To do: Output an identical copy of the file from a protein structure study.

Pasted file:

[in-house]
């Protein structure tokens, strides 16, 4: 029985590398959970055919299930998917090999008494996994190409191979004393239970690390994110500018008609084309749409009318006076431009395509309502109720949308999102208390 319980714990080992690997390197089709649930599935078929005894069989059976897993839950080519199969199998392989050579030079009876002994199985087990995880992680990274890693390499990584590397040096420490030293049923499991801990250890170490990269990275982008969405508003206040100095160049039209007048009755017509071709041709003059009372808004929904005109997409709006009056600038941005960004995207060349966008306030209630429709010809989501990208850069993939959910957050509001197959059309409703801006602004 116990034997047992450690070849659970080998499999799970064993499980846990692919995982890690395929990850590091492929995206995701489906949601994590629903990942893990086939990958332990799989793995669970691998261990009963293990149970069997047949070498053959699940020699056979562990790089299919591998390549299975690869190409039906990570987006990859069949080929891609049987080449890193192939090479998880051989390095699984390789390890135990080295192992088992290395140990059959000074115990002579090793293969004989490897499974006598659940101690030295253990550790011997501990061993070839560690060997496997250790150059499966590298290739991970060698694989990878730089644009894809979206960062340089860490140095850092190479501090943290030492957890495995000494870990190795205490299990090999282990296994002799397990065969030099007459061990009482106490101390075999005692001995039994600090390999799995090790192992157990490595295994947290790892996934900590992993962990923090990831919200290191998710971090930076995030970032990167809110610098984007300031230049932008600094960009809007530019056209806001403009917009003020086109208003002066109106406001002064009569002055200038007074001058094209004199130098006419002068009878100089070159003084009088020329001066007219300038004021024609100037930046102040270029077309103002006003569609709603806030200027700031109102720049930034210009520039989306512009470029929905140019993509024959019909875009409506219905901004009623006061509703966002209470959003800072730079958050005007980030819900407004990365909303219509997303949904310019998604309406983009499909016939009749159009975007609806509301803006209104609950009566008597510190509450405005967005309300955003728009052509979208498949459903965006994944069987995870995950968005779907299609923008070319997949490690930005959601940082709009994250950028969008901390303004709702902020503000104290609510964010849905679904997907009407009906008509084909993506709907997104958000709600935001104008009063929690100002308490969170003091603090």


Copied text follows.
[in-house]
């Protein structure tokens, strides 16, 4: 029985590398959970055919299930998917090999008494996994190409191979004393239970690390994110500018008609084309749409009318006076431009395509309502109720949308999102208390 319980714990080992690997390197089709649930599935078929005894069989059976897993839950080519199969199998392989050579030079009876002994199985087990995880992680990274890693390499990584590397040096420490030293049923499991801990250890170490990269990275982008969405508003206040100095160049039209007048009755017509071709041709003059009372808004929904005109997409709006009056600038941005960004995207060349966008306030209630429709010809989501990208850069993939959910957050509001197959059309409703801006602004 116990034997047992450690070849659970080998499999799970064993499980846990692919995982890690395929990850590091492929995206995701489906949601994590629903990942893990086939990958332990799989793995669970691998261990009963293990149970069997047949070498053959699940020699056979562990790089299919591998390549299975690869190409039906990570987006990859069949080929891609049987080449890193192939090479998880051989390095699984390789390890135990080295192992088992290395140990059959000074115990002579090793293969004989490897499974006598659940101690030295253990550790011997501990061993070839560690060997496997250790150059499966590298290739991970060698694989990878730089644009894809979206960062340089860490140095850092190479501090943290030492957890495995000494870990190795205490299990090999282990296994002799397990065969030099007459061990009482106490101390075999005692001995039994600090390999799995090790192992157990490595295994947290790892996934900590992993962990923090990831919200290191998710971090930076995030970032990167809110610098984007300031230049932008600094960009809007530019056209806001403009917009003020086109208003002066109106406001002064009569002055200038007074001058094209004199130098006419002068009878100089070159003084009088020329001066007219300038004021024609100037930046102040270029077309103002006003569609709603806030200027700031109102720049930034210009520039989306512009470029929905140019993509024959019909875009409506219905901004009623006061509703966002209470959003800072730079958050005007980030819900407004990365909303219509997303949904310019998604309406983009499909016939009749159009975007609806509301803006209104609950009566008597510190509450405005967005309300955003728009052509979208498949459903965006994944069987995870995950968005779907299609923008070319997949490690930005959601940082709009994250950028969008901390303004709702902020503000104290609510964010849905679904997907009407009906008509084909993506709907997104958000709600935001104008009063929690100002308490969170003091603090």